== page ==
One of the most important features of an AVB/TSN network is that reserved streams pass through with a low and bounded latency. In legacy Ethernet, the traffic flow of data is indeterminate, intervening traffic can delay stream data. Because of this uncertainty on receiving a stream packet, the receivers in legacy systems typically employ large buffers so as not to underflow, which would result in an audible click on an audio stream or lose critical control information in a control stream.
AVB/TSN not only ensures the arrival of time-sensitive streams, it ensures when they will arrive. The FQTSS (Forwarding and Queuing of Time-Sensitive Streams) standard prioritizes AVB traffic ahead of legacy best-effort packets. AVB frames are forwarded with precedence over Best Effort traffic (i.e., reserved AVB stream traffic traversing an AVB bridge has forwarding precedence over non-reserved traffic) and will be subjected to traffic shaping rules.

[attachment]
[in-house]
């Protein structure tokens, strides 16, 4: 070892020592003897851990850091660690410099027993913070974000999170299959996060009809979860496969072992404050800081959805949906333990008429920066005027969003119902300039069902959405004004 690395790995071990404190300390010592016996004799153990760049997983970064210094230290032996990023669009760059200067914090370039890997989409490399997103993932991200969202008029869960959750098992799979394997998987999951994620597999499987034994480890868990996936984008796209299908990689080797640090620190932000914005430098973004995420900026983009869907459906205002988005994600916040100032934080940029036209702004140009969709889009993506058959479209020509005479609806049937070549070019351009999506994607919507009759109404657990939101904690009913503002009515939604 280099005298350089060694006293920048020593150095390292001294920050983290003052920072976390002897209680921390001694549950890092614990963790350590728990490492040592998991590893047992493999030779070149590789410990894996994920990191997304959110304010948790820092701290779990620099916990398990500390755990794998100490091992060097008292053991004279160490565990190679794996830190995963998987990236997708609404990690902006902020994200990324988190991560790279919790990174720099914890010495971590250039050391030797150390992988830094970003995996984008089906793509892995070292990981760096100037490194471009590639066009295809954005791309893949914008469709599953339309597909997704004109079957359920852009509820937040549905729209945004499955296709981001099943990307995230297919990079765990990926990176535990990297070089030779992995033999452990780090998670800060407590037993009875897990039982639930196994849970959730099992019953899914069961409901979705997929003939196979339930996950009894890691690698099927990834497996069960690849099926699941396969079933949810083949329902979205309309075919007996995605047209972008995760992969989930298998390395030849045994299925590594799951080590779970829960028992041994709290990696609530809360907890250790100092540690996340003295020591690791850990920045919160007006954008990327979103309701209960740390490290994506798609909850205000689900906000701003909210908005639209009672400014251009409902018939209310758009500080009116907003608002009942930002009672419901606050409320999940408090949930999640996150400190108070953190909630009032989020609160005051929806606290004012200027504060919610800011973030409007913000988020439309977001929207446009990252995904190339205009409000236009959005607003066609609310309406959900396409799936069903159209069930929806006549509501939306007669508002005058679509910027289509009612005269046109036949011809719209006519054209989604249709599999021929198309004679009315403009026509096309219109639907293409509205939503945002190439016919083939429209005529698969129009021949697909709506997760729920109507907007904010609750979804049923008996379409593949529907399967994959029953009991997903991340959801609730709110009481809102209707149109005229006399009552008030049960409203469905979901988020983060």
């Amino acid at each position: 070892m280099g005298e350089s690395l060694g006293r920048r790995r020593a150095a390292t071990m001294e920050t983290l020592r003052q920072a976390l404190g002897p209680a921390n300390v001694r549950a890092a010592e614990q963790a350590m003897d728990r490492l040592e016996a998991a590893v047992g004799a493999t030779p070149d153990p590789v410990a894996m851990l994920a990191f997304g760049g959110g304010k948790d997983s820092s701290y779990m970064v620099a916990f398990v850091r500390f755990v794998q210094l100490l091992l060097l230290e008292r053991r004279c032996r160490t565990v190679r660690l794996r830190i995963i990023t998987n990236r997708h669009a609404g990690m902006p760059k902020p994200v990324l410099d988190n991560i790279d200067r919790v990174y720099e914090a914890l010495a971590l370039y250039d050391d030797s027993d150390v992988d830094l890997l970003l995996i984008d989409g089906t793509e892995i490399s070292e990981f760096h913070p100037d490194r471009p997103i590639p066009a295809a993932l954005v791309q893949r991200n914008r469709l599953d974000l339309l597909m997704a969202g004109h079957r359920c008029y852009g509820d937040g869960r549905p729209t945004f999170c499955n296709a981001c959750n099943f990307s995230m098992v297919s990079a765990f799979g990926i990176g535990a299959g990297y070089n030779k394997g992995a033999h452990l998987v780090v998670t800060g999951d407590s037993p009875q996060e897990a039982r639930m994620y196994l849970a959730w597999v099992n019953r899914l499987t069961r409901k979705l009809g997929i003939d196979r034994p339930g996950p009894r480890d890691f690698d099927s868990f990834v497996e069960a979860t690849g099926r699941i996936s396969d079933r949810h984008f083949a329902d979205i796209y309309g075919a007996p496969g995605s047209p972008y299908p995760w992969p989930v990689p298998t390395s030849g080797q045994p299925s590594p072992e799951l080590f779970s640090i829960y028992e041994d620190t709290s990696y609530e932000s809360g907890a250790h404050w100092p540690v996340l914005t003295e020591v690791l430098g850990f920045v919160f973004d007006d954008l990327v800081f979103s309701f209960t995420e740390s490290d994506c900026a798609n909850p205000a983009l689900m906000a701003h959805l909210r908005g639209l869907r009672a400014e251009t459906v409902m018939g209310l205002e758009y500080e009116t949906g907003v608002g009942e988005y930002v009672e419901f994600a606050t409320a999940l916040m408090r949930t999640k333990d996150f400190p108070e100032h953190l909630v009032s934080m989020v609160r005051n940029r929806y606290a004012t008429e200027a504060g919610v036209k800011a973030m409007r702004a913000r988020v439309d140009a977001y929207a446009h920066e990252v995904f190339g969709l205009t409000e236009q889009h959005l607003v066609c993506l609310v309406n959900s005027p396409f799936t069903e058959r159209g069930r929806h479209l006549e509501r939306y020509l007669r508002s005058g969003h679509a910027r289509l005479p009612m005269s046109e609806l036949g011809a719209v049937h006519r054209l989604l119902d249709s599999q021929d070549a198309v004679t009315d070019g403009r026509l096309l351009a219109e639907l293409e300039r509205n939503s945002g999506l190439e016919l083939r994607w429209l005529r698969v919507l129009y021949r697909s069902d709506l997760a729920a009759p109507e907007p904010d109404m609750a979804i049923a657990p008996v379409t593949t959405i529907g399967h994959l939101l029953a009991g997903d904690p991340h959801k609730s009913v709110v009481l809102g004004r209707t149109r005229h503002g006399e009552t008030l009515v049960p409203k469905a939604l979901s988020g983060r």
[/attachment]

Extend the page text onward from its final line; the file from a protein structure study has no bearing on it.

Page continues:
The traffic shaping rules for bridges require that frames be distributed very evenly in time. This means that all the AVB/TSN traffic being transmitted out a particular port is distributed evenly in time. This has the effect of smoothing out the delivery times – preventing “bunching” of frames.
By controlling the queuing and data flow, an AVB/TSN system has the lowest possible latency. That latency is controlled and bounded by the rules of FQTSS. If a system has fewer switch hops then the designer can reduce the latency even further and be assured that the traffic will arrive correctly.